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Happy Father’s Day to all the dads across America.
Sunday, June 19, 2022, is the day we honor the favorite father figure in our lives.
While many people spend some extra money on gifts or services for dear old dad, others simply spend some extra time with their dads.
That extra time can mean everything.
One author of a new book has his own suggestion for a special treat for dad.
Texas-based Michael P. Foley, author of the irreverent “Drinking with the Saints: Cocktails and Spirits for Saints and Sinners” (Regnery Publishing), believes that a “Sazerac is an excellent way to honor dad on Father’s Day.”
A Father’s Day celebration.
Foley has six children of his own and is a professor of patristics (the study of early Christian writers) at Baylor University in Waco, Texas. He teaches in the honors college.
The book originally came out a few years and was reissued in a new edition earlier this year.
He said the Sazerac is “one of the oldest cocktails on the books if not the oldest.”
Early in its history, “the Sazerac was considered by some to be a ‘morning cocktail,’” said author Michael P. Foley, who shared a recipe for Father’s Day. (iStock)
He told the story: “Around 1850, bar owner Aaron Bird invented the concoction by combining two ingredients promoted by his friends: a cognac named Sazerac-de-Forge et Fils imported by Sewell T. Taylor, and bitters made by a local apothecary named Antoine Peychaud. The Sazerac was considered by some to be a ‘morning cocktail’ because the Peychaud bitters were thought to have medicinal value. Today, most quaffers prefer to wait until evening — unless, of course, you are having a Father’s Day brunch.”
He added, “The Sazerac has undergone two other changes over the years. In 1870, cognac was replaced with a quintessential American liquor — rye whiskey — after a phylloxera epidemic devastated France’s vineyards.”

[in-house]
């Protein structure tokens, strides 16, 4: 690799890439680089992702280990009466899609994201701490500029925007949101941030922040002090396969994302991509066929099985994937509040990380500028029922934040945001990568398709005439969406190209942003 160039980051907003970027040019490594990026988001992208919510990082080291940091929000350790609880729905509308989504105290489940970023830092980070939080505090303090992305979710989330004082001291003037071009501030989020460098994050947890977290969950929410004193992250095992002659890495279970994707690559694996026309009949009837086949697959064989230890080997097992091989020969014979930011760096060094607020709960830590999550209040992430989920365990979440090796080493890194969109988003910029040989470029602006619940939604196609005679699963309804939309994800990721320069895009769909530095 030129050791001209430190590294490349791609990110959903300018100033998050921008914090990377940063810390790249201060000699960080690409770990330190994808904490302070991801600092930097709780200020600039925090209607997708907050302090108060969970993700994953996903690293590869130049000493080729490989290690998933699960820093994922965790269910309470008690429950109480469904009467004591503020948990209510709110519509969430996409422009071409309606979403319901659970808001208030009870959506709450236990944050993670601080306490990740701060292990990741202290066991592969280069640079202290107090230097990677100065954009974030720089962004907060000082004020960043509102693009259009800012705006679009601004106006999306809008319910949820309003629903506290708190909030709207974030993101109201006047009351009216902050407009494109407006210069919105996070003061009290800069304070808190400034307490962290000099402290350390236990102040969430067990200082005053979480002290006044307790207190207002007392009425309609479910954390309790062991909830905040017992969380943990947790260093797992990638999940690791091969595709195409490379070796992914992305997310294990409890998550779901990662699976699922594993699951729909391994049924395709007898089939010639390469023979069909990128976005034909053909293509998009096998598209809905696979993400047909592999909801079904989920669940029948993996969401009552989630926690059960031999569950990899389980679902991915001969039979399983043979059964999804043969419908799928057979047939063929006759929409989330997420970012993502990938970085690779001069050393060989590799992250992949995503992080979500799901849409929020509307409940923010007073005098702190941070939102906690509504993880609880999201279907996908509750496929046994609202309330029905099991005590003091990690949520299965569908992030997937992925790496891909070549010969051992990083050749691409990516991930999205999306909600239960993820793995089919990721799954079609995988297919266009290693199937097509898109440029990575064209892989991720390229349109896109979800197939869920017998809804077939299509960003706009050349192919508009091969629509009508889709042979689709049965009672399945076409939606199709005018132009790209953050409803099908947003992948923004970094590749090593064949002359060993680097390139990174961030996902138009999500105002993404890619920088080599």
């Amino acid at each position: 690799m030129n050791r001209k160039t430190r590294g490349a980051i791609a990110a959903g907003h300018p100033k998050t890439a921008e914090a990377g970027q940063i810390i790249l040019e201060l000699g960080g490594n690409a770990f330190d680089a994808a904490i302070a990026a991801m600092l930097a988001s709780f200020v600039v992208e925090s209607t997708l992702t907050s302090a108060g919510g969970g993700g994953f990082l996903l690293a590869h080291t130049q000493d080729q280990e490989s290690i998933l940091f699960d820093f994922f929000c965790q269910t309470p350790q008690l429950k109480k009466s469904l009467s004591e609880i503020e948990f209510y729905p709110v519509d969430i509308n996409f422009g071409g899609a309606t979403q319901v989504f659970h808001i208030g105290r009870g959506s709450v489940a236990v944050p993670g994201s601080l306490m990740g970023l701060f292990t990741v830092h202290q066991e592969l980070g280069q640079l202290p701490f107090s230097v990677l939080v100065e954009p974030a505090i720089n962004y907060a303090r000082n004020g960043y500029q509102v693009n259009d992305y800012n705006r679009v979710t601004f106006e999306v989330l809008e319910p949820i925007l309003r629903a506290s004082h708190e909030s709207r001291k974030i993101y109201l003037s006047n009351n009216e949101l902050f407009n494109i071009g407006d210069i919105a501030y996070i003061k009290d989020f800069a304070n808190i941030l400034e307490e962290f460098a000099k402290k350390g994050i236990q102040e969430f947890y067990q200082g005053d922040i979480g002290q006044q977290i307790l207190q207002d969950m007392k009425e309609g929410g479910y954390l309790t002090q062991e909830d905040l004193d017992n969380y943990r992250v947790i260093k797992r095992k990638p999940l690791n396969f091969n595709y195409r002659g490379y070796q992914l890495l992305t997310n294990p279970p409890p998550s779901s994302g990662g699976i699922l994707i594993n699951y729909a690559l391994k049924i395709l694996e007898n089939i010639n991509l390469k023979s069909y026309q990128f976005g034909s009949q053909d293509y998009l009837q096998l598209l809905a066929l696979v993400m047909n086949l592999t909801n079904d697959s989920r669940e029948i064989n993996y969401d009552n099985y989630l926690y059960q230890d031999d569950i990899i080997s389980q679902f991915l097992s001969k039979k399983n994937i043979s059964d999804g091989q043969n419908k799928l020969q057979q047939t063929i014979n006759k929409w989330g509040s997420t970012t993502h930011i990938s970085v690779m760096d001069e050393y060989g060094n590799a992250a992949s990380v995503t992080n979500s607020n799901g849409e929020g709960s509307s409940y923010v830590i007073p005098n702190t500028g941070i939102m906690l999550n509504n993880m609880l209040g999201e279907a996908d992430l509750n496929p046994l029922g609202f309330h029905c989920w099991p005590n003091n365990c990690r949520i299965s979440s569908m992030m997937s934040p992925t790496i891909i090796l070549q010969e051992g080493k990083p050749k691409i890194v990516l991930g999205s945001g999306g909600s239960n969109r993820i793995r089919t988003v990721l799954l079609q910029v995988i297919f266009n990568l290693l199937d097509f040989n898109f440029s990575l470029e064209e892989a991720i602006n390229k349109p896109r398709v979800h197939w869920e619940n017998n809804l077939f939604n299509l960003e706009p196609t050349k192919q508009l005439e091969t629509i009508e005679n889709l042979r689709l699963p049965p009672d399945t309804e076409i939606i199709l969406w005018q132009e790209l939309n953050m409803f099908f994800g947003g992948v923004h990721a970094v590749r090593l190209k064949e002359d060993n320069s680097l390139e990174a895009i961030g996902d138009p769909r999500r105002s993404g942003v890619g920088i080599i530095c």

Foley said the first Sazeracs were also made with absinthe, “a spirit made from wormwood and green anise seed.”
Then, “in 1912, absinthe was banned in the U.S. on the grounds that it contained a dangerous hallucinogen with psychoactive properties,” he said. “Yet as it turns out, all the Bohemian artists who drank absinthe like it was water were going insane — not from absinthe itself, but from alcohol poisoning.”
Foley said that in 1870, “cognac was replaced with a quintessential American liquor — rye whiskey,” for the Sazerac.
So, in 2007, he said, “the spirit was legalized again and is available in brands like Absente and Pernod Absinthe Superieure.”
Foley added, “You can, however, also use Herbsaint, a New Orleans anise liqueur that replaced absinthe during its long prohibition.”
He shared a simple way to make a Sazerac for all those interested in honoring dad in this fashion — today or any day.
1 splash of absinthe
½-1 tsp. simple syrup, depending on taste (or a sugar cube)
2 oz. rye whiskey
2 dashes Peychaud bitters
1 lemon twist
Chill an old-fashioned glass and, if you like, the rye.
Put the absinthe in a small spray bottle and mist the interior of the glass with a couple of sprays.
Add simple syrup, Peychaud bitters and rye, and stir well.
Garnish with a twist of lemon after expressing some of its oils into the drink.
Added Foley, “I recommend using a fine rye such as Woodford Reserve. Because a Sazerac traditionally takes little to no ice, its flavors are not diluted by water or dulled by cold.”
He also said, “Less intrepid souls, however, may wish to mix the ingredients in crushed ice and then strain into a chilled glass.”
Michael P. Foley’s recipe for the Sazerac cocktail is from “Drinking with the Saints” and appears here with permission.
Maureen Mackey is managing editor of lifestyle for Fox News Digital. Story tips can be sent on Twitter at @maurmack.